8. *frank*

    In Soviet Nigeria, witch doctor mortgage YOU!

    September 7, 2011 at 10:10 pm |
  9. Kyle

    This is almost bad as the mormons trying to infiltrate everything.

    September 7, 2011 at 9:50 pm |
  10. John Richardson

    It could be an interesting experiment. Basically, the bank becomes automatic part owner of any enterprise they finance. It should be given a chance to succeed or fail on its own terms. Western financial systems have been incredibly successful on average and over the long haul these past several centuries, but have had quite a few peaks and valleys, booms and busts and the occasional full blown credit panic. I would recommend that everyone take at least one course in the economics of the credit market. The average person is surprised to learn that banks lend the same money out multiple times, which is why a run on a bank is inevitably a disaster, as no bank has on hand anything like the sum of what all its depositors have deposited. But before you declare the whole thing lid banging lunatic, do be aware that this is the system that built all the modern economies of the world so far. It'll be interesting to see how new systems, or rather the large scale use of old systems like Islamic banking, will serve to stabilize or destabilize the world economy. I'm betting that it will be a small but real net positive.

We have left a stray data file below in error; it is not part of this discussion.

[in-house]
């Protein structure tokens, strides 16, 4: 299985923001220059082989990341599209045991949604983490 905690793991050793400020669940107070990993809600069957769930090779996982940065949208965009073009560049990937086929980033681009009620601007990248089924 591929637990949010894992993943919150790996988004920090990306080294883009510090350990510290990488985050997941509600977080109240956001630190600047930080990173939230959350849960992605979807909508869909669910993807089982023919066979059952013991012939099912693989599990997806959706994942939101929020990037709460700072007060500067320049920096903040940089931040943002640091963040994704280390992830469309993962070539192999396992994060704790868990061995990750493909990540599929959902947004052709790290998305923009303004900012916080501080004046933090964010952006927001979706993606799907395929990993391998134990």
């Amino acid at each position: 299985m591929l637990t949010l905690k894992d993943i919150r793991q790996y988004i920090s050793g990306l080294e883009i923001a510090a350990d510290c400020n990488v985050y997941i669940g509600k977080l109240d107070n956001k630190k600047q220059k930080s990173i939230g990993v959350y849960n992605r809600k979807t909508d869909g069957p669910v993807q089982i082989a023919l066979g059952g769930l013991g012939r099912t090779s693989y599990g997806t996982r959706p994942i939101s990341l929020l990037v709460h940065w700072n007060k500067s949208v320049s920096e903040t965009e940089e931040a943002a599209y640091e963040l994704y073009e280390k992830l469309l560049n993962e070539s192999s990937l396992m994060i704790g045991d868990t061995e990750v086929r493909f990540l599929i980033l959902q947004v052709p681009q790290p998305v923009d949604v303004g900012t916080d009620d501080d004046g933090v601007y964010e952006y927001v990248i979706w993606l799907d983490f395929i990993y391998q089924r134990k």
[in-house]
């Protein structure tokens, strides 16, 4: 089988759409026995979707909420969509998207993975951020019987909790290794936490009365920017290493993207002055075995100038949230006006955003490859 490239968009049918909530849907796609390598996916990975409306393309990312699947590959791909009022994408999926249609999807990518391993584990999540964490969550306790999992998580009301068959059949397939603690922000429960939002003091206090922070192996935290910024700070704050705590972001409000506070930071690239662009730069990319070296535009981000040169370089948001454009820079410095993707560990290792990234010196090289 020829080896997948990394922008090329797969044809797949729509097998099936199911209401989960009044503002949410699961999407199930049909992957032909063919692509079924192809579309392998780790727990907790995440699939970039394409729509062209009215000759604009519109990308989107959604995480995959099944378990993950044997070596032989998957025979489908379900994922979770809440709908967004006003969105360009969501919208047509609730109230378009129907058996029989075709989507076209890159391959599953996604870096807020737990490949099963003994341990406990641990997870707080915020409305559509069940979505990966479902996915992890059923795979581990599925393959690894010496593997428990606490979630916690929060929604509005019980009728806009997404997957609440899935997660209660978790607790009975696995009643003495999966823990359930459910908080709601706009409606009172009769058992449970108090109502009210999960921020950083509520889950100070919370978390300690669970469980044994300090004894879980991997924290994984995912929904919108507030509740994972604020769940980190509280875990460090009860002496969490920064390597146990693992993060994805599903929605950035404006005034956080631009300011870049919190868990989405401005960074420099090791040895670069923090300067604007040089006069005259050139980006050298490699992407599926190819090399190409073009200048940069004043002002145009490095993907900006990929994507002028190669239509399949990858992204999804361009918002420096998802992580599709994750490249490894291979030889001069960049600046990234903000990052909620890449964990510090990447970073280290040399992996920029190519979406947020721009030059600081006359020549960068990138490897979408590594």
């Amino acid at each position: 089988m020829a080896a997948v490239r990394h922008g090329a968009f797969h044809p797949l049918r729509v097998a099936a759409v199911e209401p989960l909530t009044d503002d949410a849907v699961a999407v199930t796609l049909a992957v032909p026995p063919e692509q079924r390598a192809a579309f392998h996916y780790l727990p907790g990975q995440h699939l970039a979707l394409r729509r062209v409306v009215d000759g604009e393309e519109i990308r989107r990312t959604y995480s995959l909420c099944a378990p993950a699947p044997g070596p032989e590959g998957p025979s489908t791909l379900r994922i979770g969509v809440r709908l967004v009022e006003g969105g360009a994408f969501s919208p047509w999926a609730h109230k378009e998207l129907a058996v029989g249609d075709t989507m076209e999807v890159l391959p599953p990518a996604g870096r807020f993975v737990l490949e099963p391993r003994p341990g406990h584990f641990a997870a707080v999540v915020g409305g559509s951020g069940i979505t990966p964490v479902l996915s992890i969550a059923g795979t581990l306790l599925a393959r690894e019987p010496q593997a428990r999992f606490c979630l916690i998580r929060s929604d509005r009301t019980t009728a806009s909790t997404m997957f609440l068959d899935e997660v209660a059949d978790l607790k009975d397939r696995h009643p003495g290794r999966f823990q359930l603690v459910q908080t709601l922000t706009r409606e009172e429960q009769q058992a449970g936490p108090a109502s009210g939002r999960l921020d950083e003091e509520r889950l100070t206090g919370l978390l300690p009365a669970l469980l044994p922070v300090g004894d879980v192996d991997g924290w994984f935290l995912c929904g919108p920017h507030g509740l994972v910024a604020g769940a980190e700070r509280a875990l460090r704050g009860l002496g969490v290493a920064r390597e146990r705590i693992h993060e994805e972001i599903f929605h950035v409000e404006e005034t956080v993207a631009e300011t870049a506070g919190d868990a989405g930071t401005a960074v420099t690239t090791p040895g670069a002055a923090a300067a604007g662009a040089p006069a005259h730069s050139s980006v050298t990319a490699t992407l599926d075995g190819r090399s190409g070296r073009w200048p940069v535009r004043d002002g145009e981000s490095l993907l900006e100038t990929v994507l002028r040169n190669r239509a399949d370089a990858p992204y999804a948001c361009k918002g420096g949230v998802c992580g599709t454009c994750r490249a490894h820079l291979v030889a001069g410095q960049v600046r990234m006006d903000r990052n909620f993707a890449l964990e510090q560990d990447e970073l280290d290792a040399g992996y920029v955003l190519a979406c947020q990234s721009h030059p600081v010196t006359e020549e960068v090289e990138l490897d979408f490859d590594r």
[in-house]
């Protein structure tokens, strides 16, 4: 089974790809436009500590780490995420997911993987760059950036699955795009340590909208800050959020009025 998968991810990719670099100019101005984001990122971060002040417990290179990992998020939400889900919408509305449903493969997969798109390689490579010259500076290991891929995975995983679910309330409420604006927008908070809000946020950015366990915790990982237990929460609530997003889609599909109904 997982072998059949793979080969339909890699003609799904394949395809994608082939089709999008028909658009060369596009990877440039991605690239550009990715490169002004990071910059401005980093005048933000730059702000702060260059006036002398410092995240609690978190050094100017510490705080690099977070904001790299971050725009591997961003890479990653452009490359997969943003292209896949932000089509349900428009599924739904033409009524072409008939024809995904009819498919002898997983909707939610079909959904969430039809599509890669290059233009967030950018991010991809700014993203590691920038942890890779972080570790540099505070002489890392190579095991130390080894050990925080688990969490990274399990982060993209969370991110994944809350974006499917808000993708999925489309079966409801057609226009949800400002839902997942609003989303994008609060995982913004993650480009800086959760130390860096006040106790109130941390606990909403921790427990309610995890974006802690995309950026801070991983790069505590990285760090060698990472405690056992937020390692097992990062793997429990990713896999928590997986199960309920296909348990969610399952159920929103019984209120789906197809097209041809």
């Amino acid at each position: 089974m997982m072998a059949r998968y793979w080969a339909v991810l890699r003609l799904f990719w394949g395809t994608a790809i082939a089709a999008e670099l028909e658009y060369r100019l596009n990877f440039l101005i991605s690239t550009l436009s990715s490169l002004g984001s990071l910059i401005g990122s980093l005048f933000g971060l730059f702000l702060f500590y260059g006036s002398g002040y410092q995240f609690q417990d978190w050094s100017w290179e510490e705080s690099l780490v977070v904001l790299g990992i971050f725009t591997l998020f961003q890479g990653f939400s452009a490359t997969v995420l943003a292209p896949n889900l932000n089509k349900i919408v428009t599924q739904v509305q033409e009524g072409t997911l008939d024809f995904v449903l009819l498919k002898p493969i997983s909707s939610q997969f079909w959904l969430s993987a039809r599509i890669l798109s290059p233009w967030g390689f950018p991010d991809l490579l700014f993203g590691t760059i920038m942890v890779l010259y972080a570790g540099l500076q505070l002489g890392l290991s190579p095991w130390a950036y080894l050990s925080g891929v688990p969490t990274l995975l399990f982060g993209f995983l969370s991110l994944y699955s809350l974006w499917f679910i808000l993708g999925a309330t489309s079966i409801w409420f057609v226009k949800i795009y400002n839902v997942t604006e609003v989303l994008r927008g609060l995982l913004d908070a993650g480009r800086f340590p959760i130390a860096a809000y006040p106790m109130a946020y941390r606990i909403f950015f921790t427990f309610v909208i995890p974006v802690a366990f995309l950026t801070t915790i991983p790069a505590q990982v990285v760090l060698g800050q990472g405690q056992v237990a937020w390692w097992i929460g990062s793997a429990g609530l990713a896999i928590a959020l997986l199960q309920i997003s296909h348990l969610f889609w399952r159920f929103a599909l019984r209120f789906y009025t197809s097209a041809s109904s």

September 7, 2011 at 9:48 pm |
    • BG

      Remember how James Bond would always order his drink "shaken, not stirred?" When you shake the ice it melts quicker, thus diluting the alcohol. So essentially Bond was ordering a weak drink and being pretentious about it.